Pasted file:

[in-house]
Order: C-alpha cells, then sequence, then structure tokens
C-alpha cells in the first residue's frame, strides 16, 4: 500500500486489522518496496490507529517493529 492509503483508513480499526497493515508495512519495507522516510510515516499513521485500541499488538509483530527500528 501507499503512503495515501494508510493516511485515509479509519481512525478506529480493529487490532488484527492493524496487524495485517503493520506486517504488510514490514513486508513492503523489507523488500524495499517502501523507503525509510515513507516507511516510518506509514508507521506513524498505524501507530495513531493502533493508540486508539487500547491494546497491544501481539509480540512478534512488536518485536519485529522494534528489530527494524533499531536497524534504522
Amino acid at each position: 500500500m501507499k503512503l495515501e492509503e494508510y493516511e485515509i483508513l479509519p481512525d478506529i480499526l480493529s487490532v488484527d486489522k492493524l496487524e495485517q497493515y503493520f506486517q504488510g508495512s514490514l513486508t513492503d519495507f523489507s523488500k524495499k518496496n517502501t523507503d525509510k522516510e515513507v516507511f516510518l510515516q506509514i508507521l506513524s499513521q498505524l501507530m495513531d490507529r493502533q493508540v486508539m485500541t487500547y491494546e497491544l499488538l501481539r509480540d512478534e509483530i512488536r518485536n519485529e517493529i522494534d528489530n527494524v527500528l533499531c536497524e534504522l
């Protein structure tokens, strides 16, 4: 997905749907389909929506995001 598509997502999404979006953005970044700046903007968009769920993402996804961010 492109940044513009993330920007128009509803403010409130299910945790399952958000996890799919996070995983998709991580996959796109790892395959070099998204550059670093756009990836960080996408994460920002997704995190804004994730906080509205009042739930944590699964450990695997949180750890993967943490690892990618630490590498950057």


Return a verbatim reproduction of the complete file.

[in-house]
Order: C-alpha cells, then sequence, then structure tokens
C-alpha cells in the first residue's frame, strides 16, 4: 500500500486489522518496496490507529517493529 492509503483508513480499526497493515508495512519495507522516510510515516499513521485500541499488538509483530527500528 501507499503512503495515501494508510493516511485515509479509519481512525478506529480493529487490532488484527492493524496487524495485517503493520506486517504488510514490514513486508513492503523489507523488500524495499517502501523507503525509510515513507516507511516510518506509514508507521506513524498505524501507530495513531493502533493508540486508539487500547491494546497491544501481539509480540512478534512488536518485536519485529522494534528489530527494524533499531536497524534504522
Amino acid at each position: 500500500m501507499k503512503l495515501e492509503e494508510y493516511e485515509i483508513l479509519p481512525d478506529i480499526l480493529s487490532v488484527d486489522k492493524l496487524e495485517q497493515y503493520f506486517q504488510g508495512s514490514l513486508t513492503d519495507f523489507s523488500k524495499k518496496n517502501t523507503d525509510k522516510e515513507v516507511f516510518l510515516q506509514i508507521l506513524s499513521q498505524l501507530m495513531d490507529r493502533q493508540v486508539m485500541t487500547y491494546e497491544l499488538l501481539r509480540d512478534e509483530i512488536r518485536n519485529e517493529i522494534d528489530n527494524v527500528l533499531c536497524e534504522l
């Protein structure tokens, strides 16, 4: 997905749907389909929506995001 598509997502999404979006953005970044700046903007968009769920993402996804961010 492109940044513009993330920007128009509803403010409130299910945790399952958000996890799919996070995983998709991580996959796109790892395959070099998204550059670093756009990836960080996408994460920002997704995190804004994730906080509205009042739930944590699964450990695997949180750890993967943490690892990618630490590498950057």